The question is whether Mr. Osborn’s testimony in its entirety, together with the additional exhibits in the case, is such as to defeat the plaintiff’s action. Had the court entered judgment on July 22, 1943, when it filed the preliminary memorandum, the judgment on the evidence then before it would have been in favor of the plaintiff. This would not have been because the court, consciously or unconsciously, as argued by Mr. Thompson in his summation, invoked on behalf of the plaintiff’s witness, Peter Criscuolo, a presumption of innocence of wrongdoing. Rather it would have been because the court, among other things, was at a loss to understand how Mr. Beach, as a reasonably careful teller, could have failed to note the apparent “digging out” of the number “1” appearing on the face of the plaintiff’s original deposit slip (Ex. B) when before him for inspection on September 19, 1942, if such had been present then as it was at a later date. Manifestly an inference could be drawn that the eradication of the all-important number “1” in the plaintiff’s original deposit slip came about after the deposit was made and the entry noted in the pass book, and not before.
This specific aspect, to be sure, is not in itself determinative of the case, since Mr. Beach in an unguarded or busy moment may have failed to observe the rather obvious eradication on the original deposit slip. Be that as it may, the aspect as such remains an element in the case together with other elements, and is considered by the court in conjunction with all the elements constituting the case as a whole. On this point it is to be noted that Mr. Osborn is of the opinion that the outline of the number “1” scraped on the original deposit slip is identical with the number “1” appearing on the plaintiff’s duplicate carbon deposit slip (Ex. A) as to pattern and placement in reference to the numbers “32-“. See preliminary memorandum, paragraph seven thereof.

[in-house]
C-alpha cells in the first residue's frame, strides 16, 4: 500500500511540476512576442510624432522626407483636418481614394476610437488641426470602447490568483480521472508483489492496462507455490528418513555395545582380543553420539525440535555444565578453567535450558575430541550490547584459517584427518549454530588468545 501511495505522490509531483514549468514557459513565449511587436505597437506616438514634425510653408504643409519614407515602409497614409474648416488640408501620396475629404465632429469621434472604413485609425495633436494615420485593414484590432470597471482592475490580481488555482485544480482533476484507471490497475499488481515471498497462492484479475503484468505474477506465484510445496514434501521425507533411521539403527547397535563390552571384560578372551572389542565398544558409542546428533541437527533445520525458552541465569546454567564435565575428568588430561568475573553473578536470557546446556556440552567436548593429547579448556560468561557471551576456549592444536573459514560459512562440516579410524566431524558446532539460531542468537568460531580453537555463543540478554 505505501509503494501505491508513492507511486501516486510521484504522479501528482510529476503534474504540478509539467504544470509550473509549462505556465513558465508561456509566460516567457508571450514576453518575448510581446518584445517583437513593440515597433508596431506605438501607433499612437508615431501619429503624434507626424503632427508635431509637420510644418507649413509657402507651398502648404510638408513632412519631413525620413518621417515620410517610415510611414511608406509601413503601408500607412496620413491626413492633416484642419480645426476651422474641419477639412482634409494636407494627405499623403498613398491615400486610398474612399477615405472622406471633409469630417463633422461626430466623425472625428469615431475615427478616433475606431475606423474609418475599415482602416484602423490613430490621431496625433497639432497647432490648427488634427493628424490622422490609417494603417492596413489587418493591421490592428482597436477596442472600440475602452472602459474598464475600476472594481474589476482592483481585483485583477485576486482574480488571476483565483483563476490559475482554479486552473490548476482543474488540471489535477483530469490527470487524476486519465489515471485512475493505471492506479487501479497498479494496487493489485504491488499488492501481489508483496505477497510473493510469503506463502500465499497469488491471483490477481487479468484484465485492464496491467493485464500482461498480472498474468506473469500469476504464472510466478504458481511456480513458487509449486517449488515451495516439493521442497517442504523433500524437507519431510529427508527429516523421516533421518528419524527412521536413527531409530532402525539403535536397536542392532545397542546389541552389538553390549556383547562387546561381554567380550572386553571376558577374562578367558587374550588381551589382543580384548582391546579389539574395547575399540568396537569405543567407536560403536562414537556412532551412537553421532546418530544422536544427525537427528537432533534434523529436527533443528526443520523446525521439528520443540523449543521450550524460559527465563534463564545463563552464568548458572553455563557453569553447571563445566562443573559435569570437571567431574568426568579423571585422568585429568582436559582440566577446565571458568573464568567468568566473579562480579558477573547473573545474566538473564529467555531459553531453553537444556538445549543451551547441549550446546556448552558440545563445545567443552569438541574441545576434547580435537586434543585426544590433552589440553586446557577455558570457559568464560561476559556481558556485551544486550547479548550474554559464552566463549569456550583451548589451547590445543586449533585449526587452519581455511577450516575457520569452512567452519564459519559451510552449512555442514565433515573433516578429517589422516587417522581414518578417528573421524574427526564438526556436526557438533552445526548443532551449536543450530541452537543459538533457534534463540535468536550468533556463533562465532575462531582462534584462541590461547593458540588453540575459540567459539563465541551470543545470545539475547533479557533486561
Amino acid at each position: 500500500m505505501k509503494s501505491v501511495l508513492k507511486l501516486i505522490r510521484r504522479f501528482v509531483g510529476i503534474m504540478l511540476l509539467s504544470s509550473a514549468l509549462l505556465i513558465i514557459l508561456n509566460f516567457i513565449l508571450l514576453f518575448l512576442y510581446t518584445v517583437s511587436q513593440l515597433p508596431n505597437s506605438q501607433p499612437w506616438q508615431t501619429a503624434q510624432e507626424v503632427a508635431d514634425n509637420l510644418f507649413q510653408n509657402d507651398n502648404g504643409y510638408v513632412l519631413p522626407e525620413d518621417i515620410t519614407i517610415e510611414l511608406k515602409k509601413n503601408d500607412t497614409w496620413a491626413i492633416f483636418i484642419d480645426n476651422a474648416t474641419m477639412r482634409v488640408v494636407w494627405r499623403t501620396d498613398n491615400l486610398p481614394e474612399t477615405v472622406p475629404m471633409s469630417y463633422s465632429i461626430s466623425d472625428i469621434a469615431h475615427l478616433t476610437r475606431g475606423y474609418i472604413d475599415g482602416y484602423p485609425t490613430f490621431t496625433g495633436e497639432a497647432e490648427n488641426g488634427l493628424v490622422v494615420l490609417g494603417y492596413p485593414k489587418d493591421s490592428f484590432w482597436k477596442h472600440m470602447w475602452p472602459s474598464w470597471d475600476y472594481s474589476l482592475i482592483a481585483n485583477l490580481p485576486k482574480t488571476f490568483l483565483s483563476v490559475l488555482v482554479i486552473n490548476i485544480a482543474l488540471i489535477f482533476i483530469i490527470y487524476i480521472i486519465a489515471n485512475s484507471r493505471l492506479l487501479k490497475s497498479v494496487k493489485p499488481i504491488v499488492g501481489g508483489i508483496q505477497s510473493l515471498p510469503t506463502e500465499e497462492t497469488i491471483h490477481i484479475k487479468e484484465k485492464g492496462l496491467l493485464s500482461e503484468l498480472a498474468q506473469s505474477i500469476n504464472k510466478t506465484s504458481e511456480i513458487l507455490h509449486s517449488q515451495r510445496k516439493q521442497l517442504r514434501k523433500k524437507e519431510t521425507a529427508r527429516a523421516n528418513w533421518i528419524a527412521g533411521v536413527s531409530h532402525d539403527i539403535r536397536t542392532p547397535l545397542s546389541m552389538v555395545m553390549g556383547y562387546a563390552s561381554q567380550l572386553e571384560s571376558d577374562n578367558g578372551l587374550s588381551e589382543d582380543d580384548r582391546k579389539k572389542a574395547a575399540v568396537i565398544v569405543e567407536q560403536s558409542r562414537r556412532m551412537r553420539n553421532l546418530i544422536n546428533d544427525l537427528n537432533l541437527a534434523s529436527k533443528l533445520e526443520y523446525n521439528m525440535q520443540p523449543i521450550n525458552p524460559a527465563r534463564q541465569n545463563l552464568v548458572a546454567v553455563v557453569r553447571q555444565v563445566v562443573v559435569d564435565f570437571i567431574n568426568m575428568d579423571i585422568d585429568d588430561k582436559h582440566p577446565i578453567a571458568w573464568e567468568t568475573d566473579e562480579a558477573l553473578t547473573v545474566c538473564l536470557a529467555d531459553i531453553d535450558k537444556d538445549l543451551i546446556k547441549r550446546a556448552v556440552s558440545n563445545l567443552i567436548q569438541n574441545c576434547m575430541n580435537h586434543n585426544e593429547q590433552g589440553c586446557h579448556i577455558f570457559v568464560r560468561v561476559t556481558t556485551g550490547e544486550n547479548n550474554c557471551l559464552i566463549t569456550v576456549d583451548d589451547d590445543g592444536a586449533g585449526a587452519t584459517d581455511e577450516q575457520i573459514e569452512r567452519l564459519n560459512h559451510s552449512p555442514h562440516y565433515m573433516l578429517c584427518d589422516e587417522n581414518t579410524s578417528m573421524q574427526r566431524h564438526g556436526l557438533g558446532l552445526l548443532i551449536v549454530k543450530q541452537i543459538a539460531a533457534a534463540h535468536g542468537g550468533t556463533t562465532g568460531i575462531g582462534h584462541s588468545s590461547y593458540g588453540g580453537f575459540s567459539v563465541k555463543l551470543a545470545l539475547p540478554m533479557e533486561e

With all due respect to the testimony of Mr. Osborn, and that of Mr. Munroe who occupied the same cage with Mr. Beach on September 19, 1942, as a teller, the court concludes that the plaintiff is entitled to a judgment in its favor. In reaching this conclusion the court has re-examined the transcript of the evidence heard at the hearing on June 29, 1943, as well as pondered on the evidence offered on September 2nd and 3rd, and has carefully studied all the exhibits in the case. This task has occupied a weekend devoid of all
other pursuits. It is deemed that there is a preponderance of the evidence, perhaps slight according to a critical standard, but a preponderance nevertheless, in favor of the plaintiff. This is sufficient in a civil action.
The issues are found for the plaintiff. Accordingly, judgment will enter for the plaintiff to recover of the defendant damages in the amount of $100 with interest to date computed to be $5.73 (totaling an award of $105.73), and costs of suit.
Counsel in the case are entitled to receive, and are accorded, the praise of the court for their efforts.
Supplemental memorandum of decision.
In justice to Mr. Beach, the defendant’s teller, a third memorandum in abbreviated form is deemed to be warranted.
The evidence in the case does not justify a finding that Mr. Beach misappropriated the sum of $100 in question, or caused to be deleted from the plaintiff’s original deposit slip the all important figure “1.” In point of fact the plaintiff did not make this claim at the trial, and the court expressly finds the fact to be otherwise.
In the preliminary memorandum of July 22, 1943 (third paragraph from end), the court indicated that another employee at the bank could have made the deletion in question. Rather than leave matters in an unsettled state, and with due regard to the justice of the situation, the court expressly finds:
1. The deletion of the figure “1” from the plaintiff’s original deposit slip was made by an employee of the defendant other than Mr. Beach.
2. The misappropriation of the $100 in question (which should have been credited to the plaintiff’s account), was made by an employee of the defendant other than Mr. Beach.
3. Mr. Beach did not participate in, and had no knowledge of, the irregularities disclosed in the immediately preceding paragraphs.
4. The guilty employee is a person (or persons), unknown
to the court, to Mr. Beach, or to the officers of the defendant banking corporation.
This memorandum is filed as a result of a conference of Attorney Morris Tyler with the presiding judge. Although Mr. Tyler is not an attorney of record in the case he attended the hearings on September 2nd and 3rd in the interest of the defendant. This memorandum is filed out of courtesy deemed to be due Mr. Beach. The suggestion of Mr. Tyler was most appropriate and one which the court is pleased to act upon.